One of my Sunday drafts went very well, picking third in a 20-team league. It was Chris Paul and a bunch of best-availables; never had to vary from my list and didn’t have anyone snatched from the top of my queue without a good alternative.
Barring some bad luck with injuries, I won’t be making (or accepting) many trade offers in that league. Maybe a small position-balance deal; most of my SF are PF eligible and I might offer one for a SG-SF type.
In another league, I took over a weak roster last season and finished far back. My keepers are slightly improved, I had an extra second-round pick as the result of a trade, and while there wasn’t a lot of talent in the draft, I’m content with my picks.
That team can benefit from trading, and I’m already scouting my opponents’ rosters. As Jeff pointed out in his Strategy Primer, you have to give up something to get something. I have Deron Williams, Raymond Felton and Darren Collison at PG, my strongest position, and could use a star at either wing spot. If Felton (who looks fitter than he has for about three years) and Collison (running a new team) get off to good starts, I can afford to shop D-Will for an equivalent SG or SF.
While I’m a strong believer in ‘win-win’ offers and don’t usually try to fleece opponents, one type of player to target is the ‘early season disappointment’ whose owner is getting nervous.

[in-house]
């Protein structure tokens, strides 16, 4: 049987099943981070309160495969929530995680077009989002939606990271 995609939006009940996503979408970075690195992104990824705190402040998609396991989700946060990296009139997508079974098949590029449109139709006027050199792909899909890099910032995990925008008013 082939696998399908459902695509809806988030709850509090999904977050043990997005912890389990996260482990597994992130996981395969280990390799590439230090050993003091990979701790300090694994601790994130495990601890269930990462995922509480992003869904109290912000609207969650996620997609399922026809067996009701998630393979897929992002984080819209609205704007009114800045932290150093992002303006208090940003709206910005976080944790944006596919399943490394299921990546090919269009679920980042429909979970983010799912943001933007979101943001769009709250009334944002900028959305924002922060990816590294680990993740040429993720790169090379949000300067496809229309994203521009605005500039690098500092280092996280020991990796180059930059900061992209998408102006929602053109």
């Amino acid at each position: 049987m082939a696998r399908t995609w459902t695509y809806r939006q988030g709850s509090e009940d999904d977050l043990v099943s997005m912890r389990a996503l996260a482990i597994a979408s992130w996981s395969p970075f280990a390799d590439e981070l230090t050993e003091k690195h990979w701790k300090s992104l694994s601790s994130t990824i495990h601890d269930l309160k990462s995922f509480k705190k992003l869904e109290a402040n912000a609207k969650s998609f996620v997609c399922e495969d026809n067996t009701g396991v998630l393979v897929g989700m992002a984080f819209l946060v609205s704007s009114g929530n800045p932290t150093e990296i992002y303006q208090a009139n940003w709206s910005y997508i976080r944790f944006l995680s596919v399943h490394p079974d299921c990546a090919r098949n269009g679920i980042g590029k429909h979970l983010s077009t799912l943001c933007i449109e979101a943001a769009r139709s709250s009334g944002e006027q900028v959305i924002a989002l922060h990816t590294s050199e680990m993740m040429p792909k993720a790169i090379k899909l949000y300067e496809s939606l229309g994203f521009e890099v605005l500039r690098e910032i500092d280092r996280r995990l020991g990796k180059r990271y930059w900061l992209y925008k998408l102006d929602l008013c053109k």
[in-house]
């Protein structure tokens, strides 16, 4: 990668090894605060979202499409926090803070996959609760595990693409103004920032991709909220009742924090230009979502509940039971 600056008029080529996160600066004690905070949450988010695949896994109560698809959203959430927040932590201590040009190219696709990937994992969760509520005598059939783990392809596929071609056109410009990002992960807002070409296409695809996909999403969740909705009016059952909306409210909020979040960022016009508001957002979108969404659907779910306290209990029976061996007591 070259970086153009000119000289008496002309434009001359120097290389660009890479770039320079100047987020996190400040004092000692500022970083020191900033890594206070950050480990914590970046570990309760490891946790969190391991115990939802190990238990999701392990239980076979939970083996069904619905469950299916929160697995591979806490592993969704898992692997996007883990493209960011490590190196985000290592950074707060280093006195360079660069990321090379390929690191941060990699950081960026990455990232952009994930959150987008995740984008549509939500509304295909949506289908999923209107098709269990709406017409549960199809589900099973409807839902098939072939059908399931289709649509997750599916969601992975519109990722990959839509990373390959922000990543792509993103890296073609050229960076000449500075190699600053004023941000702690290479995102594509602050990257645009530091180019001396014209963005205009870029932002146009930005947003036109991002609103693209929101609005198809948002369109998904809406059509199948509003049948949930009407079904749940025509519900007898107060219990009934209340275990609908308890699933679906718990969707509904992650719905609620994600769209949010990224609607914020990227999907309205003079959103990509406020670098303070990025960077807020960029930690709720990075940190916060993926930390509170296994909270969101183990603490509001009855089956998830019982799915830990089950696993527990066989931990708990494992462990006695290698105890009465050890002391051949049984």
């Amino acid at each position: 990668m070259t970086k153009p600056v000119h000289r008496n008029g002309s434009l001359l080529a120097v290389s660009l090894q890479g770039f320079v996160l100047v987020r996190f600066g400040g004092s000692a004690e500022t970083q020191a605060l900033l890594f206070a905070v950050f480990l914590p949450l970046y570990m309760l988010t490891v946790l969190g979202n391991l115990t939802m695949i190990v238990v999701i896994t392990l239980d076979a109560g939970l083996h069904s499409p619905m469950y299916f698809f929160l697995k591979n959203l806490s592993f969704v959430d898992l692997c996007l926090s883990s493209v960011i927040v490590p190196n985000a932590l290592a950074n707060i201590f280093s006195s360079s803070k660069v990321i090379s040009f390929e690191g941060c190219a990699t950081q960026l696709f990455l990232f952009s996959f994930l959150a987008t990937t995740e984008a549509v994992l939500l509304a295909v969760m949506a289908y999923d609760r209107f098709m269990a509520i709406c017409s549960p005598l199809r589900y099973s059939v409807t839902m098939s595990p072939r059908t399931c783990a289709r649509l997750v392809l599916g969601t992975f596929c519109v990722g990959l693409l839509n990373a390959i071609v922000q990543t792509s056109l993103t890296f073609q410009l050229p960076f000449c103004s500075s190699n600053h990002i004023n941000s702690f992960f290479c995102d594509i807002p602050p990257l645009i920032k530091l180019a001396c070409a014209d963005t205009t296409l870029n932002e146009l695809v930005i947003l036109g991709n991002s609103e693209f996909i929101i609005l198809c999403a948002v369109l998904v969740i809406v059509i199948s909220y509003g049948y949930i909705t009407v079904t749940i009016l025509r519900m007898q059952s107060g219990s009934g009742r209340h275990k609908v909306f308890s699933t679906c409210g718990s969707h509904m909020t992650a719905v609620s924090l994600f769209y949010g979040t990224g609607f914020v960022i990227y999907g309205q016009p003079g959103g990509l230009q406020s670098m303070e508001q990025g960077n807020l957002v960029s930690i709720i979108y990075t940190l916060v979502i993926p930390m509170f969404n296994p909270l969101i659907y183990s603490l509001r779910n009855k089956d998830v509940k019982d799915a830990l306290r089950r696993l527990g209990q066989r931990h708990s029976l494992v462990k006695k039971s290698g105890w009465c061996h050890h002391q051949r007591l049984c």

George Hill had a thumb injury at the start of camp and a hip pointer at the end. How much his fitness and timing were affected remains to be seen. Meanwhile, D.J. Augustin has done everything the Pacers could want. Especially if he starts slowly and it takes a while for Hill to win the starting job back, try to buy low.
Wilson Chandler is in a similar position. Between the season in China and hip surgery, it’s been a long time since he was fully healthy and playing regular NBA minutes. He didn’t have the greatest camp and buyer’s remorse may be a common symptom among his owners in a couple of weeks.
Often with players like that, I’ll avoid a 1-for-1 offer. Your interest is disguised somewhat by including them as a throw-in. Basically, any player who gets off to an uncharacteristically slow start, who you have reason to expect will improve, is worth considering. If his current owner is less optimistic, there’s an opportunity for a deal. You relieve him of his concerns, while picking up a potential bargain.